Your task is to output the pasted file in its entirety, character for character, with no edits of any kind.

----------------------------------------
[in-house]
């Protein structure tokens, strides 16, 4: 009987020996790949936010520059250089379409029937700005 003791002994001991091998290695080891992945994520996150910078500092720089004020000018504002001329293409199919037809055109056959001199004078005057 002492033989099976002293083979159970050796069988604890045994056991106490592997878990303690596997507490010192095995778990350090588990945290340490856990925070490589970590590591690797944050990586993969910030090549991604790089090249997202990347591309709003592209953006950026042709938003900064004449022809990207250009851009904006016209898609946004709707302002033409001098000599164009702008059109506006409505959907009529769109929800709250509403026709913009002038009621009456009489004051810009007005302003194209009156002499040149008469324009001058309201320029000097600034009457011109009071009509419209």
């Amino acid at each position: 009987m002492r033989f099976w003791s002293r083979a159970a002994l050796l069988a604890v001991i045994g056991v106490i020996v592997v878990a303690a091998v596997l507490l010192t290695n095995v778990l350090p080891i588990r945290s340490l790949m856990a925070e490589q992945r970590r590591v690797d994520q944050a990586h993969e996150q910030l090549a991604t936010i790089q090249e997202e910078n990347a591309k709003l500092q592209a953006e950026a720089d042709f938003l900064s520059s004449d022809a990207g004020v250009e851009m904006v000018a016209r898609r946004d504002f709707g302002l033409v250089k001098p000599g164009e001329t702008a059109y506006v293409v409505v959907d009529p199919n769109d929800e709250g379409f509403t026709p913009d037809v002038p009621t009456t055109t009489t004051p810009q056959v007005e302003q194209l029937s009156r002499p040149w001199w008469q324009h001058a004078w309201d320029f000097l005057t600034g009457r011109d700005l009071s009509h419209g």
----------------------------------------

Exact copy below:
[in-house]
């Protein structure tokens, strides 16, 4: 009987020996790949936010520059250089379409029937700005 003791002994001991091998290695080891992945994520996150910078500092720089004020000018504002001329293409199919037809055109056959001199004078005057 002492033989099976002293083979159970050796069988604890045994056991106490592997878990303690596997507490010192095995778990350090588990945290340490856990925070490589970590590591690797944050990586993969910030090549991604790089090249997202990347591309709003592209953006950026042709938003900064004449022809990207250009851009904006016209898609946004709707302002033409001098000599164009702008059109506006409505959907009529769109929800709250509403026709913009002038009621009456009489004051810009007005302003194209009156002499040149008469324009001058309201320029000097600034009457011109009071009509419209």
């Amino acid at each position: 009987m002492r033989f099976w003791s002293r083979a159970a002994l050796l069988a604890v001991i045994g056991v106490i020996v592997v878990a303690a091998v596997l507490l010192t290695n095995v778990l350090p080891i588990r945290s340490l790949m856990a925070e490589q992945r970590r590591v690797d994520q944050a990586h993969e996150q910030l090549a991604t936010i790089q090249e997202e910078n990347a591309k709003l500092q592209a953006e950026a720089d042709f938003l900064s520059s004449d022809a990207g004020v250009e851009m904006v000018a016209r898609r946004d504002f709707g302002l033409v250089k001098p000599g164009e001329t702008a059109y506006v293409v409505v959907d009529p199919n769109d929800e709250g379409f509403t026709p913009d037809v002038p009621t009456t055109t009489t004051p810009q056959v007005e302003q194209l029937s009156r002499p040149w001199w008469q324009h001058a004078w309201d320029f000097l005057t600034g009457r011109d700005l009071s009509h419209g």